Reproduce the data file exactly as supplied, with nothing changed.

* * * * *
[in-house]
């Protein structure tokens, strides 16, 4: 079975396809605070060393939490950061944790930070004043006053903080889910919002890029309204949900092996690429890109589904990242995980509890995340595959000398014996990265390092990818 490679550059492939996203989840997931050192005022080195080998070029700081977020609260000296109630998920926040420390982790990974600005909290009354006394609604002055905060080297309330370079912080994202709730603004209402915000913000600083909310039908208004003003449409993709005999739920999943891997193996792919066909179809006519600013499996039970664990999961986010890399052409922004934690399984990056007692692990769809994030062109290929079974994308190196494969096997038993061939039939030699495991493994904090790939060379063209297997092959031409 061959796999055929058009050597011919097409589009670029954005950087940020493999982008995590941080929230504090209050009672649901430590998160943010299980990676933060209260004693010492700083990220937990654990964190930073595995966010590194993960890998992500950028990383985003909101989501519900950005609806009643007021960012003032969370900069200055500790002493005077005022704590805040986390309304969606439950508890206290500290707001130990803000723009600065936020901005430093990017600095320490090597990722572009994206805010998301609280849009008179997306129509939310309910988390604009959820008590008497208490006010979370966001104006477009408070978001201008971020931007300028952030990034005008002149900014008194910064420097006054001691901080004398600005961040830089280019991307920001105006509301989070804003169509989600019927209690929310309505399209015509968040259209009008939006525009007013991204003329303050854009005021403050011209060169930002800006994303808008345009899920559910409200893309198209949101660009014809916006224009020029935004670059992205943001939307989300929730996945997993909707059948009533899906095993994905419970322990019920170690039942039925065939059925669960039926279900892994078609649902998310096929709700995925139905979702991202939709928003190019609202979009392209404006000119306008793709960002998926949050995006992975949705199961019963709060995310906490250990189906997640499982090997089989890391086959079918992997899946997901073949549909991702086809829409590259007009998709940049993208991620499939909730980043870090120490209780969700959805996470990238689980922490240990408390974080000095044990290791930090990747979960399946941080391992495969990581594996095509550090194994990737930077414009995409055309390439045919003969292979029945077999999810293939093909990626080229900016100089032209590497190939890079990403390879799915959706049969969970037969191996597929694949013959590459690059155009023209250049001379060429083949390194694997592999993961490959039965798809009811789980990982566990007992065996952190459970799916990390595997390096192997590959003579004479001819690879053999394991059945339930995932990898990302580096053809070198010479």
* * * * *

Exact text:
[in-house]
């Protein structure tokens, strides 16, 4: 079975396809605070060393939490950061944790930070004043006053903080889910919002890029309204949900092996690429890109589904990242995980509890995340595959000398014996990265390092990818 490679550059492939996203989840997931050192005022080195080998070029700081977020609260000296109630998920926040420390982790990974600005909290009354006394609604002055905060080297309330370079912080994202709730603004209402915000913000600083909310039908208004003003449409993709005999739920999943891997193996792919066909179809006519600013499996039970664990999961986010890399052409922004934690399984990056007692692990769809994030062109290929079974994308190196494969096997038993061939039939030699495991493994904090790939060379063209297997092959031409 061959796999055929058009050597011919097409589009670029954005950087940020493999982008995590941080929230504090209050009672649901430590998160943010299980990676933060209260004693010492700083990220937990654990964190930073595995966010590194993960890998992500950028990383985003909101989501519900950005609806009643007021960012003032969370900069200055500790002493005077005022704590805040986390309304969606439950508890206290500290707001130990803000723009600065936020901005430093990017600095320490090597990722572009994206805010998301609280849009008179997306129509939310309910988390604009959820008590008497208490006010979370966001104006477009408070978001201008971020931007300028952030990034005008002149900014008194910064420097006054001691901080004398600005961040830089280019991307920001105006509301989070804003169509989600019927209690929310309505399209015509968040259209009008939006525009007013991204003329303050854009005021403050011209060169930002800006994303808008345009899920559910409200893309198209949101660009014809916006224009020029935004670059992205943001939307989300929730996945997993909707059948009533899906095993994905419970322990019920170690039942039925065939059925669960039926279900892994078609649902998310096929709700995925139905979702991202939709928003190019609202979009392209404006000119306008793709960002998926949050995006992975949705199961019963709060995310906490250990189906997640499982090997089989890391086959079918992997899946997901073949549909991702086809829409590259007009998709940049993208991620499939909730980043870090120490209780969700959805996470990238689980922490240990408390974080000095044990290791930090990747979960399946941080391992495969990581594996095509550090194994990737930077414009995409055309390439045919003969292979029945077999999810293939093909990626080229900016100089032209590497190939890079990403390879799915959706049969969970037969191996597929694949013959590459690059155009023209250049001379060429083949390194694997592999993961490959039965798809009811789980990982566990007992065996952190459970799916990390595997390096192997590959003579004479001819690879053999394991059945339930995932990898990302580096053809070198010479």